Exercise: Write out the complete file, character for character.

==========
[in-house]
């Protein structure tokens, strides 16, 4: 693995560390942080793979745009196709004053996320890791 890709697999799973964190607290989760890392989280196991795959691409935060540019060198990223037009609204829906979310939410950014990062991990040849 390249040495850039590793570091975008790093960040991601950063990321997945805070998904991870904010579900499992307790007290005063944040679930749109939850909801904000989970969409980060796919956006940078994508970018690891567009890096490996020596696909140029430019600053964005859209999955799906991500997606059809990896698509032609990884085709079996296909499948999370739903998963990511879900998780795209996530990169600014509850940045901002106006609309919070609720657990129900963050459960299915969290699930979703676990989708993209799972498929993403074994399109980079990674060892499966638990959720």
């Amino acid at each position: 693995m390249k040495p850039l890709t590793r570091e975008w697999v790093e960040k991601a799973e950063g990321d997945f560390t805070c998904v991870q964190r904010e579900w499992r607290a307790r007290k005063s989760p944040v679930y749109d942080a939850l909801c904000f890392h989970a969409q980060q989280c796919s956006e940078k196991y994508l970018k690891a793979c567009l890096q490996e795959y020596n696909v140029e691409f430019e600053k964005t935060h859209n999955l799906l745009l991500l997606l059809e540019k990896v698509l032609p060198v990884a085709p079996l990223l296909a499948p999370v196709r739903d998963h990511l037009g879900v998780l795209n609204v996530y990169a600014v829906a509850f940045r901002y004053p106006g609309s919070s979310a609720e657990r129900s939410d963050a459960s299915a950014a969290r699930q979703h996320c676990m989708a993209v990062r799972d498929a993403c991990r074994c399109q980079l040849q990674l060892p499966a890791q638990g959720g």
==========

[in-house]
């Protein structure tokens, strides 16, 4: 693995560390942080793979745009196709004053996320890791 890709697999799973964190607290989760890392989280196991795959691409935060540019060198990223037009609204829906979310939410950014990062991990040849 390249040495850039590793570091975008790093960040991601950063990321997945805070998904991870904010579900499992307790007290005063944040679930749109939850909801904000989970969409980060796919956006940078994508970018690891567009890096490996020596696909140029430019600053964005859209999955799906991500997606059809990896698509032609990884085709079996296909499948999370739903998963990511879900998780795209996530990169600014509850940045901002106006609309919070609720657990129900963050459960299915969290699930979703676990989708993209799972498929993403074994399109980079990674060892499966638990959720």
């Amino acid at each position: 693995m390249k040495p850039l890709t590793r570091e975008w697999v790093e960040k991601a799973e950063g990321d997945f560390t805070c998904v991870q964190r904010e579900w499992r607290a307790r007290k005063s989760p944040v679930y749109d942080a939850l909801c904000f890392h989970a969409q980060q989280c796919s956006e940078k196991y994508l970018k690891a793979c567009l890096q490996e795959y020596n696909v140029e691409f430019e600053k964005t935060h859209n999955l799906l745009l991500l997606l059809e540019k990896v698509l032609p060198v990884a085709p079996l990223l296909a499948p999370v196709r739903d998963h990511l037009g879900v998780l795209n609204v996530y990169a600014v829906a509850f940045r901002y004053p106006g609309s919070s979310a609720e657990r129900s939410d963050a459960s299915a950014a969290r699930q979703h996320c676990m989708a993209v990062r799972d498929a993403c991990r074994c399109q980079l040849q990674l060892p499966a890791q638990g959720g």